Pupils in Msambweni constituency, Kwale County are increasingly dropping out of school due to rampant jigger infestation.
At least 50 pupils have been reported as having quit school in Mbaazini village, Kinondo ward which is one of the hardest hit by the jiggers.
Education stakeholders are concerned as the invasion could reverse the gains made so far in the ongoing campaign to achieve 100 percent transition from primary to secondary school.
With a population of about 200 people, the poor village has known no peace due to the parasitic insects which are wreaking havoc and stymieing livelihoods.
Charity Mbula, an early childhood education teacher, said many young children are the most affected by the jigger menace that has led to serious disruption of learning.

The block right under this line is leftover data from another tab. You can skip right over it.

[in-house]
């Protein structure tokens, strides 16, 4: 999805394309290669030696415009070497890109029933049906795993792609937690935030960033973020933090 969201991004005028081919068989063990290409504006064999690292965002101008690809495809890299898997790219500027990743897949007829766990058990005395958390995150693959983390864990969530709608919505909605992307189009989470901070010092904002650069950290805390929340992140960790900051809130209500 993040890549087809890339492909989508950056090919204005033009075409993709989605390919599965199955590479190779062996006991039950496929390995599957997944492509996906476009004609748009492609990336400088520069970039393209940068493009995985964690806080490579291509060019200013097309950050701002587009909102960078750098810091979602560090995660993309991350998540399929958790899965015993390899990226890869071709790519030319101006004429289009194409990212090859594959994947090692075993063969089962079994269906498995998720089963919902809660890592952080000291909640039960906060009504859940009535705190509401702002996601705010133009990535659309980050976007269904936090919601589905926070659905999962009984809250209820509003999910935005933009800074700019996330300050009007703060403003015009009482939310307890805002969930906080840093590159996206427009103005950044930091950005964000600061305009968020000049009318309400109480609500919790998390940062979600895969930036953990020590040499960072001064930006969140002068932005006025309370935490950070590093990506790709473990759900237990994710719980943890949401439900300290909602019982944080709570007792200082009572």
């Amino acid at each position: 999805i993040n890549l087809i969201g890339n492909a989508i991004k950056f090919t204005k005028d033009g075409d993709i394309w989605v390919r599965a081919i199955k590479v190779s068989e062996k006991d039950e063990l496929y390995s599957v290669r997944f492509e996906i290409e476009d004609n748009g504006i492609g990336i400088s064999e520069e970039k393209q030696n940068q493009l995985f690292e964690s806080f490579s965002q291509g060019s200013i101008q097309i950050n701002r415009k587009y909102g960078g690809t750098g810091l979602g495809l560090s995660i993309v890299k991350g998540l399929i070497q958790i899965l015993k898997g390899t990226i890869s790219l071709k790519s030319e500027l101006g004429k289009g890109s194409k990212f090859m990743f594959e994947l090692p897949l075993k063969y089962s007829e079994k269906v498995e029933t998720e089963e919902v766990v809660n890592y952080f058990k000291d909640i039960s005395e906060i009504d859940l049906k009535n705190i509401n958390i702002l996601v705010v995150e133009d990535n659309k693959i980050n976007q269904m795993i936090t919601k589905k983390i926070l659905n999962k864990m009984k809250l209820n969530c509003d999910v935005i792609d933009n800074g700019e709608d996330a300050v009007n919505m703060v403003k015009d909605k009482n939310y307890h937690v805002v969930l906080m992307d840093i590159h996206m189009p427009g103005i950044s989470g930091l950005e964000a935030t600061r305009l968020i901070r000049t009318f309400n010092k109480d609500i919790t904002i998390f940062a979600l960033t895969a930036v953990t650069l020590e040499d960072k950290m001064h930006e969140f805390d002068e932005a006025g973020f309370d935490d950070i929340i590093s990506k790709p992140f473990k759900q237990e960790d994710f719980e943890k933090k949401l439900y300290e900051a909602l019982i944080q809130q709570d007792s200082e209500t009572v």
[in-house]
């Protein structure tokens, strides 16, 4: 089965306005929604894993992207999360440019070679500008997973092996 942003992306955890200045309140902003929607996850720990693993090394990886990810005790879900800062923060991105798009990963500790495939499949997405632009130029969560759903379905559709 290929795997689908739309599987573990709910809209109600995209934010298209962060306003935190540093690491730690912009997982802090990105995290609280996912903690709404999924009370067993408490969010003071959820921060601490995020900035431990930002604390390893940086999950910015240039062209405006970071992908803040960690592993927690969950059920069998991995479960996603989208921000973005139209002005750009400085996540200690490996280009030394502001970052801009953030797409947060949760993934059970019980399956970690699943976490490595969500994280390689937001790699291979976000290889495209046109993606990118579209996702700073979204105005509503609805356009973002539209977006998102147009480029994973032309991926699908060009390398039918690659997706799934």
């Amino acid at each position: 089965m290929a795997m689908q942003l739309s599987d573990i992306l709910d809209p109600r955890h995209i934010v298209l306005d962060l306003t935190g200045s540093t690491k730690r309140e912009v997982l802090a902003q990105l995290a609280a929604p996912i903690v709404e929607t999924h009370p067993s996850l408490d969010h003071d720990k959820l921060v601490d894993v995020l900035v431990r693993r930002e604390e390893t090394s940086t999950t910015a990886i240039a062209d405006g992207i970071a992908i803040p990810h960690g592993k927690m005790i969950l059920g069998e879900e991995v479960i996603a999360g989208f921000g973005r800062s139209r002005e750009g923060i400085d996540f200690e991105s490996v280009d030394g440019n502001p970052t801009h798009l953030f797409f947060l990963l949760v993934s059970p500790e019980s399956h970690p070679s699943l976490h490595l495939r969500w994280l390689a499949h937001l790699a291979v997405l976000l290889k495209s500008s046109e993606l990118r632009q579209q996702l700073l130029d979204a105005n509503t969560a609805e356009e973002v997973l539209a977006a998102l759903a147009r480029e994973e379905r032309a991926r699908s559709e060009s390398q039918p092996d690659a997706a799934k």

She said the victims suffer a lot of discomfort and agonizing pain and cannot do anything for themselves due to swollen limbs.
“The affected kids are unable to pursue education and cannot do anything else apart from crying from physical and psychological pain,” said Ms. Mbula.
A parent, Elizabeth Kanyua said the situation was worsening and called for immediate remedial action by the government and well-wishers to avert further jigger related health problems.
She said jiggers have not only affected their children but their economic status as well.
“It is true that children are the most affected but even adults are not spared nuisance making it difficult for them to provide for the family,” added Ms. Kanyua.
According to some of the residents, the village is also reeling under the effects of excessive consumption of illicit brews and high poverty levels which compounds the jigger problem.
“Most people are drunkards and have no time to look after their children, hence misery confronts them on a daily basis,” a resident who spoke anonymously said.
A children’s rights activist from Trace Kenya Organization Mr. Gabriel Mukwhana urged the government to intervene to eradicate jiggers in the region.
By Shaban Omar and James Muchai